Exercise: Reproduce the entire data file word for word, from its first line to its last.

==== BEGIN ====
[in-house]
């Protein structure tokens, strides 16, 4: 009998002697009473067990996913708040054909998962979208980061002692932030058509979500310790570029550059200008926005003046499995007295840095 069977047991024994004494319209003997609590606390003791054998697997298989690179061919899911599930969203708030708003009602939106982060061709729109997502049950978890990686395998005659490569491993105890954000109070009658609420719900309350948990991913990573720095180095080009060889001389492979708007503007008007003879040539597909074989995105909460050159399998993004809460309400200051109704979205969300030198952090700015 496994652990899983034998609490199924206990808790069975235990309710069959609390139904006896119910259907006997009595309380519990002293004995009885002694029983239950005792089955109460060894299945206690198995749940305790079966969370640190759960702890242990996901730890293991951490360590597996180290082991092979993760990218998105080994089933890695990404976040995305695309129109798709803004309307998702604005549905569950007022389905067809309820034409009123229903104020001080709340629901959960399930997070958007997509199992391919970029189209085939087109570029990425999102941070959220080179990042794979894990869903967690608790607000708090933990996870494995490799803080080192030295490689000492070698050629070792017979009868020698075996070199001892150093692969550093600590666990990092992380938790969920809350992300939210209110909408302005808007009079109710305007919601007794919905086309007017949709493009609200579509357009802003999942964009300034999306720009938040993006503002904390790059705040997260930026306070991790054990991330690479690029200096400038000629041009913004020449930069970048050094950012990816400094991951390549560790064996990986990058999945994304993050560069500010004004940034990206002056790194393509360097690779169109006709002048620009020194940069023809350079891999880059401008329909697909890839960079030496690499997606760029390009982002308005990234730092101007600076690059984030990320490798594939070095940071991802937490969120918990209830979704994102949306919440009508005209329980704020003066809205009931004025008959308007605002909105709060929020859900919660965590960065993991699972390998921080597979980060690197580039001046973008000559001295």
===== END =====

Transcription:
[in-house]
């Protein structure tokens, strides 16, 4: 009998002697009473067990996913708040054909998962979208980061002692932030058509979500310790570029550059200008926005003046499995007295840095 069977047991024994004494319209003997609590606390003791054998697997298989690179061919899911599930969203708030708003009602939106982060061709729109997502049950978890990686395998005659490569491993105890954000109070009658609420719900309350948990991913990573720095180095080009060889001389492979708007503007008007003879040539597909074989995105909460050159399998993004809460309400200051109704979205969300030198952090700015 496994652990899983034998609490199924206990808790069975235990309710069959609390139904006896119910259907006997009595309380519990002293004995009885002694029983239950005792089955109460060894299945206690198995749940305790079966969370640190759960702890242990996901730890293991951490360590597996180290082991092979993760990218998105080994089933890695990404976040995305695309129109798709803004309307998702604005549905569950007022389905067809309820034409009123229903104020001080709340629901959960399930997070958007997509199992391919970029189209085939087109570029990425999102941070959220080179990042794979894990869903967690608790607000708090933990996870494995490799803080080192030295490689000492070698050629070792017979009868020698075996070199001892150093692969550093600590666990990092992380938790969920809350992300939210209110909408302005808007009079109710305007919601007794919905086309007017949709493009609200579509357009802003999942964009300034999306720009938040993006503002904390790059705040997260930026306070991790054990991330690479690029200096400038000629041009913004020449930069970048050094950012990816400094991951390549560790064996990986990058999945994304993050560069500010004004940034990206002056790194393509360097690779169109006709002048620009020194940069023809350079891999880059401008329909697909890839960079030496690499997606760029390009982002308005990234730092101007600076690059984030990320490798594939070095940071991802937490969120918990209830979704994102949306919440009508005209329980704020003066809205009931004025008959308007605002909105709060929020859900919660965590960065993991699972390998921080597979980060690197580039001046973008000559001295």